How Tribal-State Compacts Affect The Spread Of Sports Betting In The US

  • Tribal-State gaming compacts allow state governments to collect a tax percentage on any revenue produced at Native American owned tribes.
  • Gaming expansion in large potential sports betting markets such as Florida and California is directly affected by tribal compacts.

TALLAHASSEE, Fla. – A little over a month has passed since the last time a state has legalized sports betting. But, the way in which the activity was legalized seems to follow a common trend that has either helped or plagued other states from trying to do the same. The trend is tribal-state gaming compacts.

On July 26, 2019, North Carolina Governor Roy Cooper signed NC SB 154 into law that made the Tarheel state join the ranks of other states with legal sports betting. But, the bill itself merely adds sports wagering to a list of Class III games in which only two tribal casinos in the whole state can offer.

The tribe's influence in North Carolina helped state lawmakers pass a sports betting bill in a state that normally doesn’t favor any gaming expansion at all. The tribes wanted it and they got it.

But when looking at legislative sessions for other states, the tribes' say in the matter can either make or break a bill.

Tribal-gaming compacts can provide millions if not billions of tax dollars to a state’s general fund. This gives the tribes an enormous amount of leverage when it comes to any gambling expansion initiatives and forces state lawmakers to tread lightly in how they shape legislation.

Several states had sports gambling bills stoped in 2019, while other states were unable to get anything started because of current tribal compacts. Sportsbooks are starting to open in states all across the US, and in many key places, the key to opening a sports betting facility will most likely come through the tribes.

Sports Betting Initiatives That Got Halted In 2019

In February, the Safe and Regulated Sports Gambling Act of 2019 was introduced in Minnesota by Rep. Pat Garofalo. The bill was aimed directly toward tribal casinos and would have only allowed those properties to seek a license to conduct sports betting.

However, excitement over the bill was extinguished rather quickly after a letter of opposition from the Minnesota Indian Gaming Association was sent to the governor’s office.

Former Minnesota State Rep. John Kriesel tweeted out a photo of the letter while expressing his displeasure in the association's decision to oppose sports betting.

A similar situation also occurred in Arizona this year. AZ SB 1163 was introduced January and even made it through the Appropriations Committee in the state Senate with a 6-3 vote. The bill would have given Native American tribes the exclusive rights to operate sports wagering kiosks throughout Arizona.

However, tribes other than the Navajo Nation did not support the initiative.

“The Nation supports legal sports betting in the state of Arizona. But, the Nation firmly believes that this bill is not the appropriate mechanism for such legislation,” said Larry Jackson, Vice Chairman of the Yavapai Apache Nation.

Sports betting eventually died in committee when the legislature adjourned.

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Sports Betting Bills That Never Came To Be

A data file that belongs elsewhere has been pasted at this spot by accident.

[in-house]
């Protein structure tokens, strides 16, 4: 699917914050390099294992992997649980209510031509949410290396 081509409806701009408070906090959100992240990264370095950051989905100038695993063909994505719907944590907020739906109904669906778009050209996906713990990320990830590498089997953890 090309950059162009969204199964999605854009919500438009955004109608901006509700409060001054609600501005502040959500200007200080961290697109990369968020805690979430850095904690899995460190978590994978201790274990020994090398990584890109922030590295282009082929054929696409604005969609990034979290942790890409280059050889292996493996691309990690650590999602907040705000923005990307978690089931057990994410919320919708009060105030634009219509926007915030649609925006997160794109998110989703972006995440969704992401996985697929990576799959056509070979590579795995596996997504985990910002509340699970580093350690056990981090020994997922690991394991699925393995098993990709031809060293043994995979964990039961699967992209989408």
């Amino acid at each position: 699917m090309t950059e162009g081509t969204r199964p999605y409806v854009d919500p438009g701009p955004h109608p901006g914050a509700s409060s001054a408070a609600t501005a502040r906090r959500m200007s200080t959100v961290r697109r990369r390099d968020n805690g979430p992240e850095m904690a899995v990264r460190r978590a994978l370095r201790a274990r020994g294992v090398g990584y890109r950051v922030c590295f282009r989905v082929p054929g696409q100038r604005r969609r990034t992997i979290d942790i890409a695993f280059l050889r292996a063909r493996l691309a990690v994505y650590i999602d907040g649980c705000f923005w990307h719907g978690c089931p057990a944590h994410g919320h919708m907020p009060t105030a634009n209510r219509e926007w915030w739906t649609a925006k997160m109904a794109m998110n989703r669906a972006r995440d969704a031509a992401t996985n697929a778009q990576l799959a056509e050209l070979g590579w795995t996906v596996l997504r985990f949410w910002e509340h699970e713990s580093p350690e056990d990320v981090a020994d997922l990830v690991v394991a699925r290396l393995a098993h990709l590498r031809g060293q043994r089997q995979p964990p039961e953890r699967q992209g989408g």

Two states have chosen to take the route of including sports wagering in a new tribal compact rather than passing legislation that would authorize the activity and those states are Oklahoma and Florida.

Oklahoma is home to the world’s largest casino, the WinStar World Casino, as well as 130 smaller tribal-owned gaming establishments. The tribes gaming compact expires on January 1, 2020, and Oklahoma Governor Kevin Stitt is seeking to modify the next compact to accurately reflect the current gambling industry tax rates.

One piece of negotiation that tribes may use is exclusivity of sports betting operations.

“Tribes are ready to have that discussion,” said Matt Morgan, Chairman of the Oklahoma Indian Gaming Association. “The ball is in Governor Stitt’s court.”

In Florida, the state’s tribal compact has already expired. The Seminole Tribe of Florida has ceased making payments in the state while they negotiate the terms of their next compact.

The major point of contention in Florida is the Seminole Tribe’s exclusive right to offer house-banked card games. They believe their next tribal compact should eliminate off-track betting facilities from offering this type of gaming. However, they have also expressed interest in adding sports betting to their list of amenities.

How Tribes In New Mexico Took Over The Industry

Sports betting in New Mexico appeared to come out of the blue last October when the Santa Ana Star launched the state’s first ever sportsbook.

Rather than waiting on the legislature to authorize sports wagering and rather than reworking another tribal compact, the Pueblo of Santa Ana instead took matters into their own hands and began to offer sports wagering at their casino.

The Tribe found that under their current compact with the state they could offer the activity. Several other casinos have since opened their own sportsbooks.

Whether or not other tribes across the nation will follow the same path remains to be seen. With so much money on the line for state governments and tribes, assumes any sort of change in compacts could endanger that cashflow.